The church of San Fermo (St. Firmus) rises on a hillside rise facing the lake, in Gazzane, a district of Sulzano; the building can be viewed on the right by those travelling south on the expressway. Although currently isolated, it was once a strategic point given its position near the so called via Valeriana (Valeriana street). It was originally dedicated to St. Hippolytus and Kassian, however towards the mid 19th Century, this was changed to honour the patron saint of farming activities and cattle, St. Firmus. The construction date of the church is not known, but it was registered in 1180 as dependant on the ecclesiastical circumscription of Sale. Some walls of one of the buildings that rise near the church perhaps date back to this period; a shelter for travellers was most likely present in the past in view of the isolated position, along the communication route.
The church was fairly inconvenient even if once it was a parish church, due to its distance from the village of Martignago: in 1567, bishop Bollani defined the church as an old parish church and reports it is closed; a visitor Pilati (1573) indicates that the church was consecrated and Mass was held on the second Sunday of the month; even Celeri (1578) recalled it was a parish church. Bishop Morosini (1593) ordered various interventions, inferring the building’s state of neglect: for example, he made suggestions to plaster and paint walls, build a beam ceiling, complete a side wall etc. Restorations sponsored by alms were performed during the early 17th Century. The state of neglect is indirectly inferred by the ban of 1656 – recalling previous orders – prohibiting use of the building for threshing cereals and storing grains.
The façade facing the lake is characterised by simple lines with a gable roof, an oeil-de-boeuf, a Sarnico stone portal and side windows. The single-nave interior is covered with roof with an architrave lying on a transverse arch; hollow flat tiles painted with pleasant motifs alternating doves with olive branches with cloud-like adornments can also be observed. Two bays are present, the sanctuary (facing south-east) with the bell tower on the left side and the sacristy on the right.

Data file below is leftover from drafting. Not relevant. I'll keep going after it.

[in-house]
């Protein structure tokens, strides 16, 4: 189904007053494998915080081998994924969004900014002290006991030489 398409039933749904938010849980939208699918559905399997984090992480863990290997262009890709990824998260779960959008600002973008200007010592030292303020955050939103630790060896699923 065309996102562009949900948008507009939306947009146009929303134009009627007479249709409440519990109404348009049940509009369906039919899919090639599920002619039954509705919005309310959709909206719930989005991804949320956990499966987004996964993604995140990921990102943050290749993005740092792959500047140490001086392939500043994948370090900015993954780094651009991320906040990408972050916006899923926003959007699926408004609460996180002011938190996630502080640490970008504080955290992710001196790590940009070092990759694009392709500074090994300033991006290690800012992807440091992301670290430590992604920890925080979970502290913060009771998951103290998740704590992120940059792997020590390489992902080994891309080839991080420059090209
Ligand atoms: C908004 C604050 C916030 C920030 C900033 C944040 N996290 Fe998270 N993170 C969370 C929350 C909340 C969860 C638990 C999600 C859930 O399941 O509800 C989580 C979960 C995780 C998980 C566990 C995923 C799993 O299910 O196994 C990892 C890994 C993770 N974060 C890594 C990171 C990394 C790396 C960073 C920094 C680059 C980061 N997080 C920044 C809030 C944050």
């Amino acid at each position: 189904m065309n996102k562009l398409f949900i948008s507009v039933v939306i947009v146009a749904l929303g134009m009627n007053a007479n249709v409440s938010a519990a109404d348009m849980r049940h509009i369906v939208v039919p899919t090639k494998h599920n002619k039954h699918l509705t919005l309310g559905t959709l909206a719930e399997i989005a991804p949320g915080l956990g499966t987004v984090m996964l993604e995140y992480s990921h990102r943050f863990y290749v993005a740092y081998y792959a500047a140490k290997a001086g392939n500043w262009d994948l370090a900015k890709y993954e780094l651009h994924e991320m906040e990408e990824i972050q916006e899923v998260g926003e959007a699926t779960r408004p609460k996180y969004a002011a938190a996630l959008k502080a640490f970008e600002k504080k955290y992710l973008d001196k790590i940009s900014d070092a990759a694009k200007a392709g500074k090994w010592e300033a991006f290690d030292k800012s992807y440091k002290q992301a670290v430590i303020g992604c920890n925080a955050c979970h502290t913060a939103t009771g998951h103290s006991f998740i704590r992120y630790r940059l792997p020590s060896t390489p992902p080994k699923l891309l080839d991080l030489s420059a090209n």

The high altar features an unusual covering for a rural church: a ‘Roman’ (or ‘groin’) vault is present, with flat masonry ceiling supported by arches in an overturned ship hull pattern lying on a barely perceivable ledge; a fresco of modest quality appears at the centre, enclosed in a rectangular frame, depicting two angels holding a palm and crown. The marble altar consists of a table and a frontal characterised by simple lines, two shelves decorated with polychrome marble and the tabernacle. The frame that rises up to the ceiling is fairly elaborate, with the top part ending with a crown from which draperies descend held by two angels.
The central niche preserves a beautiful, slightly detailed statue of St. Firmus – with sword, military armour and helmet on the ground – which is not consistent with the iconography of the saint rather typical in the Sebino area that generally depicts him holding the vexillum with the effigy of an ox. The sculpture most likely dates back to the mid 19th Century, of neo-gothic style perhaps commissioned in the decades when Firmus’ cult was still being asserted. Two faux niches are located on the sides of the high altar frame, featuring the frescos of St. Charles Borromeo on the left, and a martyr Saint soldier (Firmus?) on the right. The faux niches are characterised by a plaster frame adorned with a bas-relief depicting a cardinal’s hat for Borromeo, and the crown with martyrdom palms for the soldier. The frescos, currently in poor conditions, are works of modest quality dating back to the 17th Century; perhaps some ruins of the church mural paintings also date back to the same period. Other dry decorations of the nave are the work of Vittorio Trainini in the 20th Century.